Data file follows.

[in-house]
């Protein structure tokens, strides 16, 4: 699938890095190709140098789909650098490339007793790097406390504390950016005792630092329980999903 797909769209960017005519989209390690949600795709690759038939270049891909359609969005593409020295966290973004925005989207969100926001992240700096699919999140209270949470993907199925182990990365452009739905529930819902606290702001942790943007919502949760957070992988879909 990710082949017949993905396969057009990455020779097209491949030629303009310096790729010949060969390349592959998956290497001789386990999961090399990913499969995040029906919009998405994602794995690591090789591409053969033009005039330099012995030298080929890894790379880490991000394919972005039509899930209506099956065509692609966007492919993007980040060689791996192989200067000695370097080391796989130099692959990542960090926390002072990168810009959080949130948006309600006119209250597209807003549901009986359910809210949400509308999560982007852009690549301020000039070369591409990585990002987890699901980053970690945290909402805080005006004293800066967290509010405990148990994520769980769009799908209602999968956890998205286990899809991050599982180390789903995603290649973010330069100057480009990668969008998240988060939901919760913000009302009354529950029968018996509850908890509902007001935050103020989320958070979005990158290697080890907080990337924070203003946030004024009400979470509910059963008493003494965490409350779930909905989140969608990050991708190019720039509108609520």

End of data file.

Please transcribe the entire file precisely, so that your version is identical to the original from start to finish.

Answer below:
[in-house]
């Protein structure tokens, strides 16, 4: 699938890095190709140098789909650098490339007793790097406390504390950016005792630092329980999903 797909769209960017005519989209390690949600795709690759038939270049891909359609969005593409020295966290973004925005989207969100926001992240700096699919999140209270949470993907199925182990990365452009739905529930819902606290702001942790943007919502949760957070992988879909 990710082949017949993905396969057009990455020779097209491949030629303009310096790729010949060969390349592959998956290497001789386990999961090399990913499969995040029906919009998405994602794995690591090789591409053969033009005039330099012995030298080929890894790379880490991000394919972005039509899930209506099956065509692609966007492919993007980040060689791996192989200067000695370097080391796989130099692959990542960090926390002072990168810009959080949130948006309600006119209250597209807003549901009986359910809210949400509308999560982007852009690549301020000039070369591409990585990002987890699901980053970690945290909402805080005006004293800066967290509010405990148990994520769980769009799908209602999968956890998205286990899809991050599982180390789903995603290649973010330069100057480009990668969008998240988060939901919760913000009302009354529950029968018996509850908890509902007001935050103020989320958070979005990158290697080890907080990337924070203003946030004024009400979470509910059963008493003494965490409350779930909905989140969608990050991708190019720039509108609520």